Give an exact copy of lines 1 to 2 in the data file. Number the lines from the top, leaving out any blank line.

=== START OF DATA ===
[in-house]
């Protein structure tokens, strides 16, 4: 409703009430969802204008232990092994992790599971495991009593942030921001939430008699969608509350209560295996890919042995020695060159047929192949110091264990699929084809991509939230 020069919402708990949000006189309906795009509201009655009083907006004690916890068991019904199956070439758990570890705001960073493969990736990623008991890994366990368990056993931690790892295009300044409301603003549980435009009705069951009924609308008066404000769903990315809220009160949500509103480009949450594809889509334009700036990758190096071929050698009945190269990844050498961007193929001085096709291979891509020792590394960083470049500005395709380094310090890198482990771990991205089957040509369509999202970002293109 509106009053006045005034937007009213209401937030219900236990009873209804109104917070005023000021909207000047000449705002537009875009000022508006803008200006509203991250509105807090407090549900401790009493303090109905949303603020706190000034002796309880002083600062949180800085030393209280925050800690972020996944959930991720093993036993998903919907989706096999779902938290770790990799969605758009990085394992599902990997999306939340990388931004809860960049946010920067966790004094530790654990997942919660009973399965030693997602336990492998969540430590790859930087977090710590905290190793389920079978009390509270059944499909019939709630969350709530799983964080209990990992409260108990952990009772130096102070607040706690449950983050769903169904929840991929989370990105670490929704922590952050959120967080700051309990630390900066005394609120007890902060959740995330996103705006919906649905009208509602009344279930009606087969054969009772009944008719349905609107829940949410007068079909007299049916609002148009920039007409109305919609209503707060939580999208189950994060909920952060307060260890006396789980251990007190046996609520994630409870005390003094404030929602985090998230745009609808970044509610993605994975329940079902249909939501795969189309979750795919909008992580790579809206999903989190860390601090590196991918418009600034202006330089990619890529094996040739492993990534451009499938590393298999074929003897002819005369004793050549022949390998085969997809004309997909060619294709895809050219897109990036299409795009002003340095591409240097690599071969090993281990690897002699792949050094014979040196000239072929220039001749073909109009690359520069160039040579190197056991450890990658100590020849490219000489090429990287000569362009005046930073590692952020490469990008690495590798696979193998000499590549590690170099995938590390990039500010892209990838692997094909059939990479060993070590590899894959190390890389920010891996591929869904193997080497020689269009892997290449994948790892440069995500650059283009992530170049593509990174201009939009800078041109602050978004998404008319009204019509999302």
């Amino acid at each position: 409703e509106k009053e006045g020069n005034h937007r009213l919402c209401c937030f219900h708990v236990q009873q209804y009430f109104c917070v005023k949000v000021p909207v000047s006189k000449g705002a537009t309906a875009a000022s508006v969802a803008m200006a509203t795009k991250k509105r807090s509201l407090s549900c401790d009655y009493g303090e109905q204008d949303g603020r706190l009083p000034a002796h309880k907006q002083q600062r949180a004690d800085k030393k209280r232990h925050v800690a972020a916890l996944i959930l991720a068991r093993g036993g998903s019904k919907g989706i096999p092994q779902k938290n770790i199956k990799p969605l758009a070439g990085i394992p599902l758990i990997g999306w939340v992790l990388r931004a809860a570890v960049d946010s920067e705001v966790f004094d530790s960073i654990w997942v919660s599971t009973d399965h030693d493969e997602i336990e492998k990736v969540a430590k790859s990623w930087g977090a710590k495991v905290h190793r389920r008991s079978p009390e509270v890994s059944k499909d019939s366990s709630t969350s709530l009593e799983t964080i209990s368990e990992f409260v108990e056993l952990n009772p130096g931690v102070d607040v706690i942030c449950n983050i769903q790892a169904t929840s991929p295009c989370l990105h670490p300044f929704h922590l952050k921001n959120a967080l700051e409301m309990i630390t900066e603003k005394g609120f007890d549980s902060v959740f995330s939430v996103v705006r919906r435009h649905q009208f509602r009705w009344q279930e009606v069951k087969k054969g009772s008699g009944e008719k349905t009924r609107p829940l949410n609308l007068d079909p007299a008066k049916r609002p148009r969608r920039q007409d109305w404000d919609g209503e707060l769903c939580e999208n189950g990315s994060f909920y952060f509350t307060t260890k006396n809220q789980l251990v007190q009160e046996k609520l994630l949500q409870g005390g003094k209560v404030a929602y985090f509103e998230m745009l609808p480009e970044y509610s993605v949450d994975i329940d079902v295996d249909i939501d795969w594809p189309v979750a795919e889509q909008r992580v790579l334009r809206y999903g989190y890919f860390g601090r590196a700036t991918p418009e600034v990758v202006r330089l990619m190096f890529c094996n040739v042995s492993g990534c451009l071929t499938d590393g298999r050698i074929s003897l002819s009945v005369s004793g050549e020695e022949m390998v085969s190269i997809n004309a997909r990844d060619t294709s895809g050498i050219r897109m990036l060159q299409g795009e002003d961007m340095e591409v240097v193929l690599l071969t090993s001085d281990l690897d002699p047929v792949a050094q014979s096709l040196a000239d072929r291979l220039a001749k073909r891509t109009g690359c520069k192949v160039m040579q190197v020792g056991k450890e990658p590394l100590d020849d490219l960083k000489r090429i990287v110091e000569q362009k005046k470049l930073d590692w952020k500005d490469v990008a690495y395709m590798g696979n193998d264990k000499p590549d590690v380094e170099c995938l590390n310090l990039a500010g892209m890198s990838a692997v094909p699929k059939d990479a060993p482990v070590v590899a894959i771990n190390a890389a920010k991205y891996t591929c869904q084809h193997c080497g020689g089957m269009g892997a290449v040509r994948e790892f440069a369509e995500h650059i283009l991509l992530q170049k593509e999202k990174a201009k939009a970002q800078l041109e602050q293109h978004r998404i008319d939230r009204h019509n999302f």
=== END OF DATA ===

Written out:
[in-house]
């Protein structure tokens, strides 16, 4: 409703009430969802204008232990092994992790599971495991009593942030921001939430008699969608509350209560295996890919042995020695060159047929192949110091264990699929084809991509939230 020069919402708990949000006189309906795009509201009655009083907006004690916890068991019904199956070439758990570890705001960073493969990736990623008991890994366990368990056993931690790892295009300044409301603003549980435009009705069951009924609308008066404000769903990315809220009160949500509103480009949450594809889509334009700036990758190096071929050698009945190269990844050498961007193929001085096709291979891509020792590394960083470049500005395709380094310090890198482990771990991205089957040509369509999202970002293109 509106009053006045005034937007009213209401937030219900236990009873209804109104917070005023000021909207000047000449705002537009875009000022508006803008200006509203991250509105807090407090549900401790009493303090109905949303603020706190000034002796309880002083600062949180800085030393209280925050800690972020996944959930991720093993036993998903919907989706096999779902938290770790990799969605758009990085394992599902990997999306939340990388931004809860960049946010920067966790004094530790654990997942919660009973399965030693997602336990492998969540430590790859930087977090710590905290190793389920079978009390509270059944499909019939709630969350709530799983964080209990990992409260108990952990009772130096102070607040706690449950983050769903169904929840991929989370990105670490929704922590952050959120967080700051309990630390900066005394609120007890902060959740995330996103705006919906649905009208509602009344279930009606087969054969009772009944008719349905609107829940949410007068079909007299049916609002148009920039007409109305919609209503707060939580999208189950994060909920952060307060260890006396789980251990007190046996609520994630409870005390003094404030929602985090998230745009609808970044509610993605994975329940079902249909939501795969189309979750795919909008992580790579809206999903989190860390601090590196991918418009600034202006330089990619890529094996040739492993990534451009499938590393298999074929003897002819005369004793050549022949390998085969997809004309997909060619294709895809050219897109990036299409795009002003340095591409240097690599071969090993281990690897002699792949050094014979040196000239072929220039001749073909109009690359520069160039040579190197056991450890990658100590020849490219000489090429990287000569362009005046930073590692952020490469990008690495590798696979193998000499590549590690170099995938590390990039500010892209990838692997094909059939990479060993070590590899894959190390890389920010891996591929869904193997080497020689269009892997290449994948790892440069995500650059283009992530170049593509990174201009939009800078041109602050978004998404008319009204019509999302």